Perry. Ouch, very ouch. Haven't heard a thing.
Politex. Just asking, Austin. Nothing personal. Well, did Dubya give you any advice while handing over the reins of office to you and moving on to meet his destiny?
Perry. Yes, he did. He said, "Don't screw up." Wonder what he meant by that? Peace, baby.

* NOTE: "POR EJEMPLO JOHN SHARP." MEDIA COMPANY USED BY PERRY CAMPAIGN PAID FOR SPANISH AD THAT SLURS SHARP, BACKS LIBERTARIAN, AND DOESN'T IDENTIFY SOURCE. (See last part of HC piece. The San Antonio Express-News also reported the story.)The Mexican radio ad which claims Sharp "says that our children are not intelligent and have criminal tendencies" was beamed across the south Texas border and does not meet U.S. election guidelines. Through a spokesman, Perry says it's not his. Libertarian Garcia says it's not his: "It looks like Perry is giving up on the Laredo area and he's trying to take votes away from Sharp"(HC) Strategic Media of Virginia has not returned calls. Also,in central Texas, a Perry TV mud attack run against Sharp in Waco caused "the second time Mr. Sharp has complained of a negative ad that the Perry campaign later said was not authorized" to be released. (Also reported by DMN) 10/31



...George I stands on the windswept porch of the royal residence-in-exile. He turns to former cabinet courtiers.: "Give us leave. The madcap Prince of Texas and I must have some private conference.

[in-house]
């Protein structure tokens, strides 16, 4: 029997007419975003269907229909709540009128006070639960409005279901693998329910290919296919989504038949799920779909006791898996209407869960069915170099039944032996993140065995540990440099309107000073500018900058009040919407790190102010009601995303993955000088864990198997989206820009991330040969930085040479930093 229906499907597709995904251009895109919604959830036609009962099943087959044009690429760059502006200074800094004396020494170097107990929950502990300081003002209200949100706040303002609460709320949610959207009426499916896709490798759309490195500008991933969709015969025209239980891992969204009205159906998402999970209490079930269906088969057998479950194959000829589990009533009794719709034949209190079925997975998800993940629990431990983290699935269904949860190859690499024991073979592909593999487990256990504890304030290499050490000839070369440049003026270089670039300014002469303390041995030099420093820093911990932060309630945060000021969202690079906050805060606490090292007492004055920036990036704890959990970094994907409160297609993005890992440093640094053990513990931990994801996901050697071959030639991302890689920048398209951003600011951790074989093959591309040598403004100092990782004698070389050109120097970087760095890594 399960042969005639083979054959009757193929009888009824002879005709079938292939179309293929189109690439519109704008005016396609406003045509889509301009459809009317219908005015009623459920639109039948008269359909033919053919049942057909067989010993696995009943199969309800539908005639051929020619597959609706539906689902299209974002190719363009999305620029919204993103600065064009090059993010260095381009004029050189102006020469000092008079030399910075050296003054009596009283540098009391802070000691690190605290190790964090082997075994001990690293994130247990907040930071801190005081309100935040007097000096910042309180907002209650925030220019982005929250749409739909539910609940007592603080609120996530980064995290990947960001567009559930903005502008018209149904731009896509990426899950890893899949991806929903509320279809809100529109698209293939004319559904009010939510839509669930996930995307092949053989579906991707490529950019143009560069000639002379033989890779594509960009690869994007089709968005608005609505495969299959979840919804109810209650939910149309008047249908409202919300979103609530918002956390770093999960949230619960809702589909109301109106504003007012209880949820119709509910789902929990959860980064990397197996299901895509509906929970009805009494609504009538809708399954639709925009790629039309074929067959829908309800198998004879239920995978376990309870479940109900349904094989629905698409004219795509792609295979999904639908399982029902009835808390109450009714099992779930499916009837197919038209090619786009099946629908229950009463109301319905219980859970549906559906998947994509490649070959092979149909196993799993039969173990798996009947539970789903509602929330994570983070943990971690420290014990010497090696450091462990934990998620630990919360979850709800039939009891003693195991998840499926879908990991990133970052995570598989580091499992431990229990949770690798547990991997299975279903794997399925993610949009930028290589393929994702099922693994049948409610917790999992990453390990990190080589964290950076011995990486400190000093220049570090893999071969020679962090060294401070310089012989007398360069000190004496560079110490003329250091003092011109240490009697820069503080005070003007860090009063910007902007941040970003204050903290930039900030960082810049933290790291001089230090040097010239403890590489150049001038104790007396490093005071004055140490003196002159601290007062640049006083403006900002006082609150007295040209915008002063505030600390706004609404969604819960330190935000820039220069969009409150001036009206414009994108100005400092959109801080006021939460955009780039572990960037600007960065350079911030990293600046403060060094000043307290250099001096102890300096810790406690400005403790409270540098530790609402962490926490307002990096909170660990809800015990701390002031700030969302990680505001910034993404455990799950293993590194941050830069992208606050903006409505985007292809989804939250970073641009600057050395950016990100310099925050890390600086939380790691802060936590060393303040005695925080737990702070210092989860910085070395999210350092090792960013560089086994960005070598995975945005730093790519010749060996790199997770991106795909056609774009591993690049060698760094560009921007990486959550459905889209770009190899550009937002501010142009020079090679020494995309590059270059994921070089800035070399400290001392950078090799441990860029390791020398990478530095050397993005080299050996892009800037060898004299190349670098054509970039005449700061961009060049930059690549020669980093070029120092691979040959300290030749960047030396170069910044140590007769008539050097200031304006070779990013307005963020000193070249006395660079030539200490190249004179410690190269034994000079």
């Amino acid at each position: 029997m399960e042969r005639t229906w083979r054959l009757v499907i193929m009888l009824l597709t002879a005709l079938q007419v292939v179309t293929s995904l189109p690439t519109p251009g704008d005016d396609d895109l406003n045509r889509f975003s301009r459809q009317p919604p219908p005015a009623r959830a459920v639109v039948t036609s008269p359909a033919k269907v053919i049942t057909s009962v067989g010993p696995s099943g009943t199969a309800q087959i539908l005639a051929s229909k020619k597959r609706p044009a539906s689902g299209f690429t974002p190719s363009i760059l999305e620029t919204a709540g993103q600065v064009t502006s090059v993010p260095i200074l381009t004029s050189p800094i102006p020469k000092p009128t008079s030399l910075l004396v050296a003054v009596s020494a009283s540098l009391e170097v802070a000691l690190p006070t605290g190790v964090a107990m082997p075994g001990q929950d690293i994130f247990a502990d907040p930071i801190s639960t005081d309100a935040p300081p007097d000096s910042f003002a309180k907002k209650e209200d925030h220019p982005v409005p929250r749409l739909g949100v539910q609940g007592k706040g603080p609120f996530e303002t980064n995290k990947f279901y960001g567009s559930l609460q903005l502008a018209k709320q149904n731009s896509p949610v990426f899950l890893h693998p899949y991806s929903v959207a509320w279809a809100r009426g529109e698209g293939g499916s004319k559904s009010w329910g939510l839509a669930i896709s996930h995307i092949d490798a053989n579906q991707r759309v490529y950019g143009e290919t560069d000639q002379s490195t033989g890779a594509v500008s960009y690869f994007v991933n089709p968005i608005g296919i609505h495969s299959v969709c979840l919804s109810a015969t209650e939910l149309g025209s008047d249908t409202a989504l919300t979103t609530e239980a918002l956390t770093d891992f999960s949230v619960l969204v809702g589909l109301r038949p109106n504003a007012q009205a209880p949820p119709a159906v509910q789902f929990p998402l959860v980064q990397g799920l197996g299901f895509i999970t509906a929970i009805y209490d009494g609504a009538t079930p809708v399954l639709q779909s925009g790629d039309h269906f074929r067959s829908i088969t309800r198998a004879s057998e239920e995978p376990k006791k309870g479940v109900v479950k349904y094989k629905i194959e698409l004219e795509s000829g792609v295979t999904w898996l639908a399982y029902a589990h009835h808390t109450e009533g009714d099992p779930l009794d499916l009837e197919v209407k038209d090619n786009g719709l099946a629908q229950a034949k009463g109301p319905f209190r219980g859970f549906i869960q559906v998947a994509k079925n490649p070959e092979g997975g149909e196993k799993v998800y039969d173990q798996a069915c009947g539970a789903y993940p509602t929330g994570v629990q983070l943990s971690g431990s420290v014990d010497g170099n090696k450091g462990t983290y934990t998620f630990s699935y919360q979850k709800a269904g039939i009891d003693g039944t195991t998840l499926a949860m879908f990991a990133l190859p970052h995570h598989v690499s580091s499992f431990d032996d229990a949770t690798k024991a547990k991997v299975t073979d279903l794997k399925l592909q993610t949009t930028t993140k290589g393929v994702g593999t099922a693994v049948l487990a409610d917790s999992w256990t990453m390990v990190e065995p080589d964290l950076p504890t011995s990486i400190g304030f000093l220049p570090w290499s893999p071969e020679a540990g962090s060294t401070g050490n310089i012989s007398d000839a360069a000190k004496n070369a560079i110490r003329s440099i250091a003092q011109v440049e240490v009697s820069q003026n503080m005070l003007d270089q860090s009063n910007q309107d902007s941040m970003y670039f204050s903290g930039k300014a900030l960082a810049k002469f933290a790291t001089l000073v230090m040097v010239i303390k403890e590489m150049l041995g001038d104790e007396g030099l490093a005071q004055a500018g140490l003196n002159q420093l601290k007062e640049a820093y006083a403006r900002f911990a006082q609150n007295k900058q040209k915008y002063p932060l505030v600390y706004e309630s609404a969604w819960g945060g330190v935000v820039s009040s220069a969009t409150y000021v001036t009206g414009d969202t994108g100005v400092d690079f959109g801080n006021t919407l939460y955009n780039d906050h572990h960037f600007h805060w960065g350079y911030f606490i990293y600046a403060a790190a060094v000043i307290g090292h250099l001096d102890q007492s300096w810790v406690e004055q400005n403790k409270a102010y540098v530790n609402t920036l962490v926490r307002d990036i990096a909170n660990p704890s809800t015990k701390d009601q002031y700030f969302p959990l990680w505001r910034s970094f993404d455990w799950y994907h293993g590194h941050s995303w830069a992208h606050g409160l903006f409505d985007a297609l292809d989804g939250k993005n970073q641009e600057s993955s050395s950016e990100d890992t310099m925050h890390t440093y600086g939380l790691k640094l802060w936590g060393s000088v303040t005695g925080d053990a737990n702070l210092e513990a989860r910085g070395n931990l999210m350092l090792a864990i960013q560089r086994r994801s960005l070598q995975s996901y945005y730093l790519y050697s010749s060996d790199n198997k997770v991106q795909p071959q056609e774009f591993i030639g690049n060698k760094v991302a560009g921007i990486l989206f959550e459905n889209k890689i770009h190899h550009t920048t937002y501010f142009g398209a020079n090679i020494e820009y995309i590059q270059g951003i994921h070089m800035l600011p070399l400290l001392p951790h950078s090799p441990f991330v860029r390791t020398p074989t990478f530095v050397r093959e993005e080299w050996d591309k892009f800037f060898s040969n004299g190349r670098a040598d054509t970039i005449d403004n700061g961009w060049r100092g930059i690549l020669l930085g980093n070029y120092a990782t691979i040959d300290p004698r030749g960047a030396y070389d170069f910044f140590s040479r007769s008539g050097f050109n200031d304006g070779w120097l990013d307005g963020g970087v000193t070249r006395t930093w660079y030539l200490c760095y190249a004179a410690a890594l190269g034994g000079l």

Sound of feet, EXEUNT. Angry surf pounds in the background. The king is alone with the debauched heir apparent.

King George: Come hither, son, the noble image of my youth, and let me warn you yet again. We have a noble lineage, but our aristocratic soil is most subject to weeds. And you seem overspread with them. Take heed. Fall not into the mold of that new-age Bill Falstaff who daily brings discredit on the oval throne room. Cocaine bad.

Prince W.: My dread lord, I can pass the strictest standards of your past administration and shall hereafter be more a proper Bush.

George: And you'll not slip back into Falstaffian lewdness?

W.: If all the year were playing holidays, to sport with interns would be as tedious as work. Fear not. I led a wild youth, 'tis true. But 'twas a quarter of a century past. Some of my misdeeds were exaggerated. Find pardon in my true submission.